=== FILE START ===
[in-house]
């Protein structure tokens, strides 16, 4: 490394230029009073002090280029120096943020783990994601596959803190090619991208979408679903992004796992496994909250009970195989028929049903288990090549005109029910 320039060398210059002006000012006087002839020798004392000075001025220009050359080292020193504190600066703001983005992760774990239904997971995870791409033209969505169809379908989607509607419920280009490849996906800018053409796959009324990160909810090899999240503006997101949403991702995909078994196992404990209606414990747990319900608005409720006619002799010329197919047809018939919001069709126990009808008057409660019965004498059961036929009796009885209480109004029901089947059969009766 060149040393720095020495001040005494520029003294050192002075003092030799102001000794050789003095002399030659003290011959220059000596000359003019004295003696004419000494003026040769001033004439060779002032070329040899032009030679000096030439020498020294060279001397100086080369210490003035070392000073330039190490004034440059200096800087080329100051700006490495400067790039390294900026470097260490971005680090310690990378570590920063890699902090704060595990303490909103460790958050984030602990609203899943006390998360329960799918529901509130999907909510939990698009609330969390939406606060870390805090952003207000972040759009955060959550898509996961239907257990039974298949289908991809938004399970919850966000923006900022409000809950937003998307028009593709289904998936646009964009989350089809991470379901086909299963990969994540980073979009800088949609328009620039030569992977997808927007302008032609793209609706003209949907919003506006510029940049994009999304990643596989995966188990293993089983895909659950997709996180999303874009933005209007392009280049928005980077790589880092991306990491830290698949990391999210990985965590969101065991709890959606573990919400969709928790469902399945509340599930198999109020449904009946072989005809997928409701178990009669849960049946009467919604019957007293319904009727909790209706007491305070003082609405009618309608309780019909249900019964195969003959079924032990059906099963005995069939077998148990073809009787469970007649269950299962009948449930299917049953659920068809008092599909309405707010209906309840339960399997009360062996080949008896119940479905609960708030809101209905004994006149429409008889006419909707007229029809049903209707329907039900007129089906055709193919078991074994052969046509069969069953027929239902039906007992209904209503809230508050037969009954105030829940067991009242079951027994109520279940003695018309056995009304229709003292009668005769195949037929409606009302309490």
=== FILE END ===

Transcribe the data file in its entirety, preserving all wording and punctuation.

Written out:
[in-house]
């Protein structure tokens, strides 16, 4: 490394230029009073002090280029120096943020783990994601596959803190090619991208979408679903992004796992496994909250009970195989028929049903288990090549005109029910 320039060398210059002006000012006087002839020798004392000075001025220009050359080292020193504190600066703001983005992760774990239904997971995870791409033209969505169809379908989607509607419920280009490849996906800018053409796959009324990160909810090899999240503006997101949403991702995909078994196992404990209606414990747990319900608005409720006619002799010329197919047809018939919001069709126990009808008057409660019965004498059961036929009796009885209480109004029901089947059969009766 060149040393720095020495001040005494520029003294050192002075003092030799102001000794050789003095002399030659003290011959220059000596000359003019004295003696004419000494003026040769001033004439060779002032070329040899032009030679000096030439020498020294060279001397100086080369210490003035070392000073330039190490004034440059200096800087080329100051700006490495400067790039390294900026470097260490971005680090310690990378570590920063890699902090704060595990303490909103460790958050984030602990609203899943006390998360329960799918529901509130999907909510939990698009609330969390939406606060870390805090952003207000972040759009955060959550898509996961239907257990039974298949289908991809938004399970919850966000923006900022409000809950937003998307028009593709289904998936646009964009989350089809991470379901086909299963990969994540980073979009800088949609328009620039030569992977997808927007302008032609793209609706003209949907919003506006510029940049994009999304990643596989995966188990293993089983895909659950997709996180999303874009933005209007392009280049928005980077790589880092991306990491830290698949990391999210990985965590969101065991709890959606573990919400969709928790469902399945509340599930198999109020449904009946072989005809997928409701178990009669849960049946009467919604019957007293319904009727909790209706007491305070003082609405009618309608309780019909249900019964195969003959079924032990059906099963005995069939077998148990073809009787469970007649269950299962009948449930299917049953659920068809008092599909309405707010209906309840339960399997009360062996080949008896119940479905609960708030809101209905004994006149429409008889006419909707007229029809049903209707329907039900007129089906055709193919078991074994052969046509069969069953027929239902039906007992209904209503809230508050037969009954105030829940067991009242079951027994109520279940003695018309056995009304229709003292009668005769195949037929409606009302309490």